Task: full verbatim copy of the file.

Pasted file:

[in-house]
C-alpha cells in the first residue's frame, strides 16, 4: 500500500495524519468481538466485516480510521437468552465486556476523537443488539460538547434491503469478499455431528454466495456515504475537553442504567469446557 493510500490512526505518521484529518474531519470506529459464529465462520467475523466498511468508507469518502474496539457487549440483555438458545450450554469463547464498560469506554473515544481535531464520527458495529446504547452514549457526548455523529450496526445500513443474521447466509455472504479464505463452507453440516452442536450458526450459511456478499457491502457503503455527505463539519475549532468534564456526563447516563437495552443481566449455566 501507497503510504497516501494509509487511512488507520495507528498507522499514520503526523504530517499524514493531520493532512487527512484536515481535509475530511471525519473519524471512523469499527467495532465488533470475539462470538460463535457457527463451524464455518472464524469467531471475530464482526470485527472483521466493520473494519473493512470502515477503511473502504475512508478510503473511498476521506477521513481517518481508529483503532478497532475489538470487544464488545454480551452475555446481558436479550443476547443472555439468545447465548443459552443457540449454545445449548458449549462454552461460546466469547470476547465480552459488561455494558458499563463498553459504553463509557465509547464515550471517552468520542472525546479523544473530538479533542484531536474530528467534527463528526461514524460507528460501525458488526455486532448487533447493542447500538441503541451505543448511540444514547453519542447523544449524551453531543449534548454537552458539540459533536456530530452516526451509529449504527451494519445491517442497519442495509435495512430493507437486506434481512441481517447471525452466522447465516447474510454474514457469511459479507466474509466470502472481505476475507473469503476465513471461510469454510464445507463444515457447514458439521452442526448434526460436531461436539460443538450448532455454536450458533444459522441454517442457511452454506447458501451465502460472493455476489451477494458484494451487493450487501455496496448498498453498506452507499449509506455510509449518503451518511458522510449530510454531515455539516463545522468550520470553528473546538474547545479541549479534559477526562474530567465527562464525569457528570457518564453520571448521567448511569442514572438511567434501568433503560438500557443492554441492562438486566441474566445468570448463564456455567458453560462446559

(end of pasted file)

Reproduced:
[in-house]
C-alpha cells in the first residue's frame, strides 16, 4: 500500500495524519468481538466485516480510521437468552465486556476523537443488539460538547434491503469478499455431528454466495456515504475537553442504567469446557 493510500490512526505518521484529518474531519470506529459464529465462520467475523466498511468508507469518502474496539457487549440483555438458545450450554469463547464498560469506554473515544481535531464520527458495529446504547452514549457526548455523529450496526445500513443474521447466509455472504479464505463452507453440516452442536450458526450459511456478499457491502457503503455527505463539519475549532468534564456526563447516563437495552443481566449455566 501507497503510504497516501494509509487511512488507520495507528498507522499514520503526523504530517499524514493531520493532512487527512484536515481535509475530511471525519473519524471512523469499527467495532465488533470475539462470538460463535457457527463451524464455518472464524469467531471475530464482526470485527472483521466493520473494519473493512470502515477503511473502504475512508478510503473511498476521506477521513481517518481508529483503532478497532475489538470487544464488545454480551452475555446481558436479550443476547443472555439468545447465548443459552443457540449454545445449548458449549462454552461460546466469547470476547465480552459488561455494558458499563463498553459504553463509557465509547464515550471517552468520542472525546479523544473530538479533542484531536474530528467534527463528526461514524460507528460501525458488526455486532448487533447493542447500538441503541451505543448511540444514547453519542447523544449524551453531543449534548454537552458539540459533536456530530452516526451509529449504527451494519445491517442497519442495509435495512430493507437486506434481512441481517447471525452466522447465516447474510454474514457469511459479507466474509466470502472481505476475507473469503476465513471461510469454510464445507463444515457447514458439521452442526448434526460436531461436539460443538450448532455454536450458533444459522441454517442457511452454506447458501451465502460472493455476489451477494458484494451487493450487501455496496448498498453498506452507499449509506455510509449518503451518511458522510449530510454531515455539516463545522468550520470553528473546538474547545479541549479534559477526562474530567465527562464525569457528570457518564453520571448521567448511569442514572438511567434501568433503560438500557443492554441492562438486566441474566445468570448463564456455567458453560462446559